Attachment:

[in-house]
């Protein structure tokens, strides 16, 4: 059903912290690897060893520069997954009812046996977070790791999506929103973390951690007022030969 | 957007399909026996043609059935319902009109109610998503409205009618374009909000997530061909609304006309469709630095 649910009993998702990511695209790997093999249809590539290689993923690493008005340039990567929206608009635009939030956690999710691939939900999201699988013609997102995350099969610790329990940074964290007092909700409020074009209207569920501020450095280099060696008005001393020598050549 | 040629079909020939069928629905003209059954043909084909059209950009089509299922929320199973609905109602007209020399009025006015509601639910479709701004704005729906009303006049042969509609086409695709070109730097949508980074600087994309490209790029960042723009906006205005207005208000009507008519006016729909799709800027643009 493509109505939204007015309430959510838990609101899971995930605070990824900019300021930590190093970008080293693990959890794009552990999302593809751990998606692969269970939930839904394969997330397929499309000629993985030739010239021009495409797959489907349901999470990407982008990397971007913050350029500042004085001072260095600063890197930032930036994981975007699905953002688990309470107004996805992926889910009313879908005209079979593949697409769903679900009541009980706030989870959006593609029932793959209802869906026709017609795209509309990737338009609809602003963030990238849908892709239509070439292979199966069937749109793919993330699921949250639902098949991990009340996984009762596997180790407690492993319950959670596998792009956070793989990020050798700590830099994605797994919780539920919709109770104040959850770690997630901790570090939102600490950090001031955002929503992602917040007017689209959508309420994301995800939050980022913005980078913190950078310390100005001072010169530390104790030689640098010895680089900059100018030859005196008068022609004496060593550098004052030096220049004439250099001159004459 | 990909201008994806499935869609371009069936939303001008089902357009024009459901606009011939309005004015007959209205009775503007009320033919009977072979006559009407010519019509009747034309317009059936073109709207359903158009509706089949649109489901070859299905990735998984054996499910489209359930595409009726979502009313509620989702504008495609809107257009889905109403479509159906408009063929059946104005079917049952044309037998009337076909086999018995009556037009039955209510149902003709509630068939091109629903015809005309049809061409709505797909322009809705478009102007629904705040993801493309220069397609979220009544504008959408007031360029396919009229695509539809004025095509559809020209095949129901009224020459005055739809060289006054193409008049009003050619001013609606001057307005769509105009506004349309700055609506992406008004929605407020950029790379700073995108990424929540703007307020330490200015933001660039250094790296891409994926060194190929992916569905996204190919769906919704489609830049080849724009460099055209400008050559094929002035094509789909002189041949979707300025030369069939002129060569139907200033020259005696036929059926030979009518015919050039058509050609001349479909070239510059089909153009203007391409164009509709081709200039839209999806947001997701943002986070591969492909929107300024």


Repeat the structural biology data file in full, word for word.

[in-house]
């Protein structure tokens, strides 16, 4: 059903912290690897060893520069997954009812046996977070790791999506929103973390951690007022030969 | 957007399909026996043609059935319902009109109610998503409205009618374009909000997530061909609304006309469709630095 649910009993998702990511695209790997093999249809590539290689993923690493008005340039990567929206608009635009939030956690999710691939939900999201699988013609997102995350099969610790329990940074964290007092909700409020074009209207569920501020450095280099060696008005001393020598050549 | 040629079909020939069928629905003209059954043909084909059209950009089509299922929320199973609905109602007209020399009025006015509601639910479709701004704005729906009303006049042969509609086409695709070109730097949508980074600087994309490209790029960042723009906006205005207005208000009507008519006016729909799709800027643009 493509109505939204007015309430959510838990609101899971995930605070990824900019300021930590190093970008080293693990959890794009552990999302593809751990998606692969269970939930839904394969997330397929499309000629993985030739010239021009495409797959489907349901999470990407982008990397971007913050350029500042004085001072260095600063890197930032930036994981975007699905953002688990309470107004996805992926889910009313879908005209079979593949697409769903679900009541009980706030989870959006593609029932793959209802869906026709017609795209509309990737338009609809602003963030990238849908892709239509070439292979199966069937749109793919993330699921949250639902098949991990009340996984009762596997180790407690492993319950959670596998792009956070793989990020050798700590830099994605797994919780539920919709109770104040959850770690997630901790570090939102600490950090001031955002929503992602917040007017689209959508309420994301995800939050980022913005980078913190950078310390100005001072010169530390104790030689640098010895680089900059100018030859005196008068022609004496060593550098004052030096220049004439250099001159004459 | 990909201008994806499935869609371009069936939303001008089902357009024009459901606009011939309005004015007959209205009775503007009320033919009977072979006559009407010519019509009747034309317009059936073109709207359903158009509706089949649109489901070859299905990735998984054996499910489209359930595409009726979502009313509620989702504008495609809107257009889905109403479509159906408009063929059946104005079917049952044309037998009337076909086999018995009556037009039955209510149902003709509630068939091109629903015809005309049809061409709505797909322009809705478009102007629904705040993801493309220069397609979220009544504008959408007031360029396919009229695509539809004025095509559809020209095949129901009224020459005055739809060289006054193409008049009003050619001013609606001057307005769509105009506004349309700055609506992406008004929605407020950029790379700073995108990424929540703007307020330490200015933001660039250094790296891409994926060194190929992916569905996204190919769906919704489609830049080849724009460099055209400008050559094929002035094509789909002189041949979707300025030369069939002129060569139907200033020259005696036929059926030979009518015919050039058509050609001349479909070239510059089909153009203007391409164009509709081709200039839209999806947001997701943002986070591969492909929107300024």